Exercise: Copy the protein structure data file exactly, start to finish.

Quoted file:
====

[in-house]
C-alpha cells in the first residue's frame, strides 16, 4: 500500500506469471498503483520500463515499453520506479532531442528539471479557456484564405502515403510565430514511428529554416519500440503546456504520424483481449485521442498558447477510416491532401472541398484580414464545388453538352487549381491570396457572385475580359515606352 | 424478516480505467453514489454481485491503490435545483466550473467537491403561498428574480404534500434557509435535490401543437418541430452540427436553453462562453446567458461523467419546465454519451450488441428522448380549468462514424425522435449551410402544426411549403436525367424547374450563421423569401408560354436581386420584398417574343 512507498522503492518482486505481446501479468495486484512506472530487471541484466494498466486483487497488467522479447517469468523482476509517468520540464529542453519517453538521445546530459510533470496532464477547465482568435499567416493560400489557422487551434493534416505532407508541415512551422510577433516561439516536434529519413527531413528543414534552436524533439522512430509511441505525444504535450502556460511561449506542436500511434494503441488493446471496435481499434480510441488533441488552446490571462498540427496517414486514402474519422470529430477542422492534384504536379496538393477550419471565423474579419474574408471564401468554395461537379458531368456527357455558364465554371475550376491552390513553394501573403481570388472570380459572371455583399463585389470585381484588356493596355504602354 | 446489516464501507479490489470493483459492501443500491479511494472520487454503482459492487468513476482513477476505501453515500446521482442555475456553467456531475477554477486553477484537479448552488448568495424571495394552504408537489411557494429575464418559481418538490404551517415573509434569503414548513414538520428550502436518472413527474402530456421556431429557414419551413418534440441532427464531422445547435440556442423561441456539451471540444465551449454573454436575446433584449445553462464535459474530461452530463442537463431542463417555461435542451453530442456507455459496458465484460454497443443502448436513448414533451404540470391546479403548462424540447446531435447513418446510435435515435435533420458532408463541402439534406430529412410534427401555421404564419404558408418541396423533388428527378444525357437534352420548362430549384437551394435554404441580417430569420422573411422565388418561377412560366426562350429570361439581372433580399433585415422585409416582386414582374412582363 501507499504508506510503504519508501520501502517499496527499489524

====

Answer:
[in-house]
C-alpha cells in the first residue's frame, strides 16, 4: 500500500506469471498503483520500463515499453520506479532531442528539471479557456484564405502515403510565430514511428529554416519500440503546456504520424483481449485521442498558447477510416491532401472541398484580414464545388453538352487549381491570396457572385475580359515606352 | 424478516480505467453514489454481485491503490435545483466550473467537491403561498428574480404534500434557509435535490401543437418541430452540427436553453462562453446567458461523467419546465454519451450488441428522448380549468462514424425522435449551410402544426411549403436525367424547374450563421423569401408560354436581386420584398417574343 512507498522503492518482486505481446501479468495486484512506472530487471541484466494498466486483487497488467522479447517469468523482476509517468520540464529542453519517453538521445546530459510533470496532464477547465482568435499567416493560400489557422487551434493534416505532407508541415512551422510577433516561439516536434529519413527531413528543414534552436524533439522512430509511441505525444504535450502556460511561449506542436500511434494503441488493446471496435481499434480510441488533441488552446490571462498540427496517414486514402474519422470529430477542422492534384504536379496538393477550419471565423474579419474574408471564401468554395461537379458531368456527357455558364465554371475550376491552390513553394501573403481570388472570380459572371455583399463585389470585381484588356493596355504602354 | 446489516464501507479490489470493483459492501443500491479511494472520487454503482459492487468513476482513477476505501453515500446521482442555475456553467456531475477554477486553477484537479448552488448568495424571495394552504408537489411557494429575464418559481418538490404551517415573509434569503414548513414538520428550502436518472413527474402530456421556431429557414419551413418534440441532427464531422445547435440556442423561441456539451471540444465551449454573454436575446433584449445553462464535459474530461452530463442537463431542463417555461435542451453530442456507455459496458465484460454497443443502448436513448414533451404540470391546479403548462424540447446531435447513418446510435435515435435533420458532408463541402439534406430529412410534427401555421404564419404558408418541396423533388428527378444525357437534352420548362430549384437551394435554404441580417430569420422573411422565388418561377412560366426562350429570361439581372433580399433585415422585409416582386414582374412582363 501507499504508506510503504519508501520501502517499496527499489524